I’ve toyed with the idea of just putting it away in a drawer somewhere and starting a new one. The truth is, however, that I need to finish Branch – and finish it well – to prove to myself that I am a writer.

Even if it does never get published.

# Why I don’t enable comments

There are a couple of reasons I don’t enable comments on this website — and it’s not just because only four people have visited it, ever. Sure, two of those may only be search engines but I’m going to count them, anyway.

The main reason is that this website isn’t supposed to be any sort of community. It’s essentially a fatter status update for things that are too long for me to tweet about. It’s a place where I pin things for people to read and for people who know me to look me up from time to time and find out what I’m working on. Most of the time, the target audience for my posts is just me — and I’m totally okay with that.

Secondly – if I enabled comments here, on my own, I’d be knee-deep in trolls and spambots within a week and quite honestly it’s not worth the grief.

The big problem with Social Media as I see it, is that signing up to multiple Social Media sites essentially splinters your online reputation into several different locations.

A while ago, I realised that I spent a lot of my free time just checking those locations. I’d click round them all in a loop, just to see if anyone had said anything I needed to respond to. Which is when I decided that I was just going to pick one place.

And that place is Twitter. Because 140 characters and a paid moderation team. Yay!

If you want to send me some feedback on anything I post here, then feel free to message me via Twitter.

# Flash fiction — Red Encyclopedia

Note: This is an entry for Chuck Wendig’s Flash Fiction Challenge: “Roll for title!” – http://terribleminds.com/ramble/2014/01/10/flash-fiction-challenge-roll-for-title/

316 words.

Red Encyclopedia

“@Librarian68 We should definitely meet.”

To Audrey’s surprise, the blood that ran thickly down the hardback’s spine and over her knuckles had gathered in a large pool on the floor.

She gingerly placed the book upon the desk, and hunted around for something, anything, to clean up the blood with. Behind her, the laptop’s light danced over the broken face of the man tied to the chair. The sound of Maria Callas’s “Habanera” looped through its undersized tinny speakers.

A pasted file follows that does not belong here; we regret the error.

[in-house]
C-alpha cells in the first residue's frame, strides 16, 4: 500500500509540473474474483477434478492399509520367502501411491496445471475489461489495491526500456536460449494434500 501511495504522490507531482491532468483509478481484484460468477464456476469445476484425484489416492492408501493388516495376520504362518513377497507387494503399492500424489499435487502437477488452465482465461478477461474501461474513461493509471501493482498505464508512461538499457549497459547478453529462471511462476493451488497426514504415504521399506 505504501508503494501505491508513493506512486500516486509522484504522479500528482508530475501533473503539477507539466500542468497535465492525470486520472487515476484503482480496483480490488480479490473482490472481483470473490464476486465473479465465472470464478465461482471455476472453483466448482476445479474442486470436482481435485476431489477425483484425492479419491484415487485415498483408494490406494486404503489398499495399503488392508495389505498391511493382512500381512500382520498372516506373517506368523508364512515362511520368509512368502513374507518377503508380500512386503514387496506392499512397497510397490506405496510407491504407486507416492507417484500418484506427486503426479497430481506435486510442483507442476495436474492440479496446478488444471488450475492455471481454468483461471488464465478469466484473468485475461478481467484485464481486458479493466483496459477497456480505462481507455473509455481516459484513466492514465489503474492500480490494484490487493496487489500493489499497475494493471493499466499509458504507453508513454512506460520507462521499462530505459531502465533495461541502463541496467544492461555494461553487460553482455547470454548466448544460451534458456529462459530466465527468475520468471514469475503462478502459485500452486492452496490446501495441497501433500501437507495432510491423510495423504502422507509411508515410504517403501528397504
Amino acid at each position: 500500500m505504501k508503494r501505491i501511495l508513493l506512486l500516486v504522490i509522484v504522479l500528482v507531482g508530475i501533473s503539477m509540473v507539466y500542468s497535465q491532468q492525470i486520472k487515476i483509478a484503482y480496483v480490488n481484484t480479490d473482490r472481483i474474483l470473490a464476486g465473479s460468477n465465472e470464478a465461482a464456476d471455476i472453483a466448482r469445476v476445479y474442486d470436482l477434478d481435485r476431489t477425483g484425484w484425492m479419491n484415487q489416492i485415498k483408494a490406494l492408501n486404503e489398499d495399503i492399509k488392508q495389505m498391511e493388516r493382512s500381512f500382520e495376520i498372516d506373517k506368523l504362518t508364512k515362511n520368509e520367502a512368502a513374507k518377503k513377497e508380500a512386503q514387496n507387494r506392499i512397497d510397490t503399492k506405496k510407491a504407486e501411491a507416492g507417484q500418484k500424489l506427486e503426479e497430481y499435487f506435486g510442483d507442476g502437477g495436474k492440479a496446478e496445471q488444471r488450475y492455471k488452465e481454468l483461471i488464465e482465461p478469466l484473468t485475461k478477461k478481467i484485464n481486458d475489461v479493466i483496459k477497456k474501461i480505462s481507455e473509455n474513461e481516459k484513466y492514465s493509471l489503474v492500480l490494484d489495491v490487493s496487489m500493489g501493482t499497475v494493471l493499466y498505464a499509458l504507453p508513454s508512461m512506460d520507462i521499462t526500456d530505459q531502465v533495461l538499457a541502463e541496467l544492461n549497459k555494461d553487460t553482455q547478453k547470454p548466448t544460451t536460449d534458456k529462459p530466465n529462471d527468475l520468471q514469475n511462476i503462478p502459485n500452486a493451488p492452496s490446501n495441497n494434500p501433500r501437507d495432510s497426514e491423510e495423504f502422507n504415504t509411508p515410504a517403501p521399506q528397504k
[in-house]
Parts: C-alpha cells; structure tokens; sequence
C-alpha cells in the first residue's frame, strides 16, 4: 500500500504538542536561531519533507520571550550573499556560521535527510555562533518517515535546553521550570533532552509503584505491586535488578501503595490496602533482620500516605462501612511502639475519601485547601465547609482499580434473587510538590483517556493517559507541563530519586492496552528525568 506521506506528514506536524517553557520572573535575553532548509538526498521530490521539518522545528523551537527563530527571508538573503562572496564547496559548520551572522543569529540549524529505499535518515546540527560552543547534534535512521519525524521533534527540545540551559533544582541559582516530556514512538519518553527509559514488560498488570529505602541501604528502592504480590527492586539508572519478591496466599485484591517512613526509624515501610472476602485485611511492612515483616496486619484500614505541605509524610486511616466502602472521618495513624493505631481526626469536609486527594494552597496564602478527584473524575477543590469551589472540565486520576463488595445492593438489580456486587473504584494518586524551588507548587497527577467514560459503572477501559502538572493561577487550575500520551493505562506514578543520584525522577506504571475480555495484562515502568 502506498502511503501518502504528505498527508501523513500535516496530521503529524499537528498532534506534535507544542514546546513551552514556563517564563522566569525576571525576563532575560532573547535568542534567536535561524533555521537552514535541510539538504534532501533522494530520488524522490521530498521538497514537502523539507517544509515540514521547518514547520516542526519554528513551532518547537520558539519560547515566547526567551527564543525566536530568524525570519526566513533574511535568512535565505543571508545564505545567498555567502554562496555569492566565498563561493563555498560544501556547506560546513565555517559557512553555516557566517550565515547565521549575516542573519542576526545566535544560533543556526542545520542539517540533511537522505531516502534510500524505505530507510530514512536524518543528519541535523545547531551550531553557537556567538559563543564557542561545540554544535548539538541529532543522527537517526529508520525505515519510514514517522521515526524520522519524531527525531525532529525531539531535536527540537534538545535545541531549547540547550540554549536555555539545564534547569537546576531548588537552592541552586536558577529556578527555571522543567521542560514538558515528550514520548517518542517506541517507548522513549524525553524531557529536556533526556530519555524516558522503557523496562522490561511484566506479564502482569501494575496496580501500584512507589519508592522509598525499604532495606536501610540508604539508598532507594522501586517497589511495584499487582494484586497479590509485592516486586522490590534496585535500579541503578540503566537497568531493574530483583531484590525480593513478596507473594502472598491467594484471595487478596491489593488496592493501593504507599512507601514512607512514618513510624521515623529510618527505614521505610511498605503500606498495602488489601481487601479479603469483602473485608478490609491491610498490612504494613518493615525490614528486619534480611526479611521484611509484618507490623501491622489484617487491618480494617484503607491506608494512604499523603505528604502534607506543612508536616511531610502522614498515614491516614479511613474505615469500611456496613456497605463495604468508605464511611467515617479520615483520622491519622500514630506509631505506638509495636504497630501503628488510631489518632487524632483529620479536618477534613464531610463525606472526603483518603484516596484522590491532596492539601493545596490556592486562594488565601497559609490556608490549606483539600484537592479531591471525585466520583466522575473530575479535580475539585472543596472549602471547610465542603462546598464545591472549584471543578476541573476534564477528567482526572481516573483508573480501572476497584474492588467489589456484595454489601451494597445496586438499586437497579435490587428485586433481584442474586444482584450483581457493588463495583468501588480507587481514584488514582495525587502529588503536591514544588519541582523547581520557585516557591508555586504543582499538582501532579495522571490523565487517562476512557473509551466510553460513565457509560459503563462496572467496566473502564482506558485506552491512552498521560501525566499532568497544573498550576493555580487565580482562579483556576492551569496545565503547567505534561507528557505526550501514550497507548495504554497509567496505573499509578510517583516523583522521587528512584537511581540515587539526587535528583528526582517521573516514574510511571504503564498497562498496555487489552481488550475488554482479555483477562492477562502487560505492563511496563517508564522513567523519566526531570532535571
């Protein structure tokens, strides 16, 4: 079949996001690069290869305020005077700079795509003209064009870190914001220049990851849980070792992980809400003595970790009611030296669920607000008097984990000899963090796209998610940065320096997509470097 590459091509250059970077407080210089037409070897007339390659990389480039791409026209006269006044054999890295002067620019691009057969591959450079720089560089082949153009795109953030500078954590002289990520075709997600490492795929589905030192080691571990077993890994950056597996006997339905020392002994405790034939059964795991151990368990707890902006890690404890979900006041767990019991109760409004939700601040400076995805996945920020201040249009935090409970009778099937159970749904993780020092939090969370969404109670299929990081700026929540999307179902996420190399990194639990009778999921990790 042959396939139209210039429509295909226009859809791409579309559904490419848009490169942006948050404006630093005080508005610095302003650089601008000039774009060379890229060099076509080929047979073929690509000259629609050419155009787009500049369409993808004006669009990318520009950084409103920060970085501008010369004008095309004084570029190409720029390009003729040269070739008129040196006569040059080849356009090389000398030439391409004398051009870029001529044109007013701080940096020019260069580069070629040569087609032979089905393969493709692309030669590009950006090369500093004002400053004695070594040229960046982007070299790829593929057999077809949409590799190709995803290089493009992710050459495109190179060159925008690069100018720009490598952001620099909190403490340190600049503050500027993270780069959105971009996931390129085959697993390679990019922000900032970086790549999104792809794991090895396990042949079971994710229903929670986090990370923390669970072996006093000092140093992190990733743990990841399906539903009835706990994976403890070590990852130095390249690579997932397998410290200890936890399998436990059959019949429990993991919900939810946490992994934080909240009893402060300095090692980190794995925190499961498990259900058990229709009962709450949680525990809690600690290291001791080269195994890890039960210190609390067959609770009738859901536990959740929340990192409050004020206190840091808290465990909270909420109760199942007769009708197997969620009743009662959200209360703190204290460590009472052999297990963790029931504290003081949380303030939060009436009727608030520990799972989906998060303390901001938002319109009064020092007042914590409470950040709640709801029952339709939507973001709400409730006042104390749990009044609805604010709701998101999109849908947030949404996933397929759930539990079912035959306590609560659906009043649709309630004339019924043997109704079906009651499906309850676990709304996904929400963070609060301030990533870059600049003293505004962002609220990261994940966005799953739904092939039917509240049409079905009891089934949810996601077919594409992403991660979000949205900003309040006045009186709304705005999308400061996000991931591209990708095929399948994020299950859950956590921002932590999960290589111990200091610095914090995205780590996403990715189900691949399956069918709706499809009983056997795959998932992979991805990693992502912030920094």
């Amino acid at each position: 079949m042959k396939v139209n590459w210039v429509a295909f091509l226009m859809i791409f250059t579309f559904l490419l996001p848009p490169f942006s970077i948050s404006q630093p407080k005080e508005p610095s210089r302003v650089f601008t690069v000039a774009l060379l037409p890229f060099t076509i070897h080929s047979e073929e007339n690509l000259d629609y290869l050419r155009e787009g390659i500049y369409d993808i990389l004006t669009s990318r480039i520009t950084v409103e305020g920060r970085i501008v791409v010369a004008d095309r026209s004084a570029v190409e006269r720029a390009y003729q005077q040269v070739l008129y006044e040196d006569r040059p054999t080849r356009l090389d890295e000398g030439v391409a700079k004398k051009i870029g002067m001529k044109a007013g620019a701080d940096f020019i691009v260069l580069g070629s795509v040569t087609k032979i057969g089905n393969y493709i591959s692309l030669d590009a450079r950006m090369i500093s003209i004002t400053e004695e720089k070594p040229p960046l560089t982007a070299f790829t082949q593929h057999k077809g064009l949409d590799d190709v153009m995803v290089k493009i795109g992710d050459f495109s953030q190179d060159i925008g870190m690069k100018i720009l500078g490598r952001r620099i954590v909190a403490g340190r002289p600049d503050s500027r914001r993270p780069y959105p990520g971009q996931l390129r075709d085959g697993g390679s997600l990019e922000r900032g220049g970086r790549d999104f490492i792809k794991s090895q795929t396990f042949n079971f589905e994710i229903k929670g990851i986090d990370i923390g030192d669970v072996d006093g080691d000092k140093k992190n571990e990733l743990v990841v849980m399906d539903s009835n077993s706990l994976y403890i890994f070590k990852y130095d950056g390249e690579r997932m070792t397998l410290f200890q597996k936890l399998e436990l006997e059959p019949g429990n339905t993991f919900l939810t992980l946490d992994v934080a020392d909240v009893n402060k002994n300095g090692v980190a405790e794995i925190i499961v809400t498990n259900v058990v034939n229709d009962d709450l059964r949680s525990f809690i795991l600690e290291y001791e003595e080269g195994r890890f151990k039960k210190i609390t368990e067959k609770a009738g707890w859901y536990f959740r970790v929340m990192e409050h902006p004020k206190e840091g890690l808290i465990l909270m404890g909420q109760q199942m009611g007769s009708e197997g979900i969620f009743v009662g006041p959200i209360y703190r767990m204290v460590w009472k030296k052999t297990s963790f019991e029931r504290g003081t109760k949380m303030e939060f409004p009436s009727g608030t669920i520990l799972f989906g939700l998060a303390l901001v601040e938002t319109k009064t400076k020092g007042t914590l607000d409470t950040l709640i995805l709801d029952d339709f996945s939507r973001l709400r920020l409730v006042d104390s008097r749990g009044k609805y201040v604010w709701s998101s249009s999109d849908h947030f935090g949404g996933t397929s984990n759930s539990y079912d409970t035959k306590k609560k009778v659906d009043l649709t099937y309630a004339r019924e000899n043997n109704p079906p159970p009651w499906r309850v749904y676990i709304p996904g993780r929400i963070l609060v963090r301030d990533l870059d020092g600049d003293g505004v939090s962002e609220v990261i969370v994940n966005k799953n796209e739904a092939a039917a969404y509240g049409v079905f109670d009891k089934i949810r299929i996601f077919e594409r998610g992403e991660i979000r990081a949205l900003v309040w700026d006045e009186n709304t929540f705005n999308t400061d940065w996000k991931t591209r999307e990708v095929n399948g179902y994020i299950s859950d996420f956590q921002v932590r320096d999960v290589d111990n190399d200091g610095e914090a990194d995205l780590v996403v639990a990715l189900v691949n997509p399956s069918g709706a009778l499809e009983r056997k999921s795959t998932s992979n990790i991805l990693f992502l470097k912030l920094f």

Sniffing, Audrey settled on his discarded blue shirt. She scrunched it up into a ball and then used it to clean her hands, left-to-right, digit-by-digit. Finished, she returned to the desk. She scrubbed briskly at the book with the balled shirt, occasionally pausing to scroll down through the man’s still-open Twitter feed.

#NetNeutrality was trending. She paused scrubbing and clicked through.

JayJay841: “They can bite my metal shiny IP packets #NetNeutrality #ScrewYou”

Audrey smiled and stopped to examine her handiwork. Encyclopedia Rex, Volume 19 – Peach through Pumice – was now dry to the touch. She felt a small tremor of panic as she saw the rounded dents in the cover from the nails she had driven through his palms. She opened the book and was relieved to see that the inner pages remained undamaged.

She scrolled through the tag, still smiling.

Debbie4evar: “WTF! Your kidding me! #NetNeutrality”

Audrey doubled over and closed her eyes, breathing hard.

You’re. You’re. You’re. You’re.

You’re. You’re. You’re. You’re.

After everything she had done, everything she had put herself through – the Internet was still wrong. She needed to fix it.

Her and Rex. They’d fix it, together.

“@Librarian68 Your amazing. Tonight, 8pm. Bring Poetry.”

The hardback felt reassuringly solid in her hands: weighty, trustworthy, true.

They’d fix it all.

Audrey opened her eyes and stared at the Twitter avatar of the balding 54-year old man slumped lifeless behind her. She placed the book down on the desk and then pinched her bottom lip. She’d need something hotter than that to grab Debbie’s attention. Much hotter.